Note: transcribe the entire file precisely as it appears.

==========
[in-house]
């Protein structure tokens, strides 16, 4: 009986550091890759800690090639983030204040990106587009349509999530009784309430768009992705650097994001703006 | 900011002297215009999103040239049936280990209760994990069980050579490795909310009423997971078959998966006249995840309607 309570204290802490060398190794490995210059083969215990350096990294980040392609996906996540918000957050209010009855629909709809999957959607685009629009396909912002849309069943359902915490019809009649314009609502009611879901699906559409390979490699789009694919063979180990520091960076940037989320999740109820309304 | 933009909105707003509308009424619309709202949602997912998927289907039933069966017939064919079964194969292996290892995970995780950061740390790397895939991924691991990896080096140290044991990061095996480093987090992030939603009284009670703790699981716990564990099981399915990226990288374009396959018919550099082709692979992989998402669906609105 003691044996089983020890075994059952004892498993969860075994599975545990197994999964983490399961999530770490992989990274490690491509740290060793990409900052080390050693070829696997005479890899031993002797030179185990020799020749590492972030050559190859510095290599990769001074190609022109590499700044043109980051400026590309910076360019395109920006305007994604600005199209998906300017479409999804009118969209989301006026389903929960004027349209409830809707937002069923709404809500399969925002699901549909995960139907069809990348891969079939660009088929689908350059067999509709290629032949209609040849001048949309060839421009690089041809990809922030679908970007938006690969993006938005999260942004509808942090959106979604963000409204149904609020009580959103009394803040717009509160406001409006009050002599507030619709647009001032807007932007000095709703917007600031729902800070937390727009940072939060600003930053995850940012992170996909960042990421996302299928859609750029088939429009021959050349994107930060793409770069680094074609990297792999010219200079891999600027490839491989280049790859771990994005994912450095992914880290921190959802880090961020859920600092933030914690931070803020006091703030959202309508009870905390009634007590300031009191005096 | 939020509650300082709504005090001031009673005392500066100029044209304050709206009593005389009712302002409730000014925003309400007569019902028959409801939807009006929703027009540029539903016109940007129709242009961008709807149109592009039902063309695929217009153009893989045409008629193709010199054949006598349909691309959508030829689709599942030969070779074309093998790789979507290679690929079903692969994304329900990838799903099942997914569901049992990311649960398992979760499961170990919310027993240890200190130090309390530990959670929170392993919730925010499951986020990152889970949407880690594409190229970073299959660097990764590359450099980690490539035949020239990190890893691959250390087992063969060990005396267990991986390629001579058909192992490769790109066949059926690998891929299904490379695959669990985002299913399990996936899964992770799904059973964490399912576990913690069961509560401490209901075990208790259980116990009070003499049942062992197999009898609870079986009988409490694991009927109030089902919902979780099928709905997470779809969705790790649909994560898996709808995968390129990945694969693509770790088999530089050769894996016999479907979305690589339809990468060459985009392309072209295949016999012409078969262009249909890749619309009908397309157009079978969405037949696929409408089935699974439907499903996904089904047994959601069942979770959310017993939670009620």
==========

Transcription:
[in-house]
């Protein structure tokens, strides 16, 4: 009986550091890759800690090639983030204040990106587009349509999530009784309430768009992705650097994001703006 | 900011002297215009999103040239049936280990209760994990069980050579490795909310009423997971078959998966006249995840309607 309570204290802490060398190794490995210059083969215990350096990294980040392609996906996540918000957050209010009855629909709809999957959607685009629009396909912002849309069943359902915490019809009649314009609502009611879901699906559409390979490699789009694919063979180990520091960076940037989320999740109820309304 | 933009909105707003509308009424619309709202949602997912998927289907039933069966017939064919079964194969292996290892995970995780950061740390790397895939991924691991990896080096140290044991990061095996480093987090992030939603009284009670703790699981716990564990099981399915990226990288374009396959018919550099082709692979992989998402669906609105 003691044996089983020890075994059952004892498993969860075994599975545990197994999964983490399961999530770490992989990274490690491509740290060793990409900052080390050693070829696997005479890899031993002797030179185990020799020749590492972030050559190859510095290599990769001074190609022109590499700044043109980051400026590309910076360019395109920006305007994604600005199209998906300017479409999804009118969209989301006026389903929960004027349209409830809707937002069923709404809500399969925002699901549909995960139907069809990348891969079939660009088929689908350059067999509709290629032949209609040849001048949309060839421009690089041809990809922030679908970007938006690969993006938005999260942004509808942090959106979604963000409204149904609020009580959103009394803040717009509160406001409006009050002599507030619709647009001032807007932007000095709703917007600031729902800070937390727009940072939060600003930053995850940012992170996909960042990421996302299928859609750029088939429009021959050349994107930060793409770069680094074609990297792999010219200079891999600027490839491989280049790859771990994005994912450095992914880290921190959802880090961020859920600092933030914690931070803020006091703030959202309508009870905390009634007590300031009191005096 | 939020509650300082709504005090001031009673005392500066100029044209304050709206009593005389009712302002409730000014925003309400007569019902028959409801939807009006929703027009540029539903016109940007129709242009961008709807149109592009039902063309695929217009153009893989045409008629193709010199054949006598349909691309959508030829689709599942030969070779074309093998790789979507290679690929079903692969994304329900990838799903099942997914569901049992990311649960398992979760499961170990919310027993240890200190130090309390530990959670929170392993919730925010499951986020990152889970949407880690594409190229970073299959660097990764590359450099980690490539035949020239990190890893691959250390087992063969060990005396267990991986390629001579058909192992490769790109066949059926690998891929299904490379695959669990985002299913399990996936899964992770799904059973964490399912576990913690069961509560401490209901075990208790259980116990009070003499049942062992197999009898609870079986009988409490694991009927109030089902919902979780099928709905997470779809969705790790649909994560898996709808995968390129990945694969693509770790088999530089050769894996016999479907979305690589339809990468060459985009392309072209295949016999012409078969262009249909890749619309009908397309157009079978969405037949696929409408089935699974439907499903996904089904047994959601069942979770959310017993939670009620």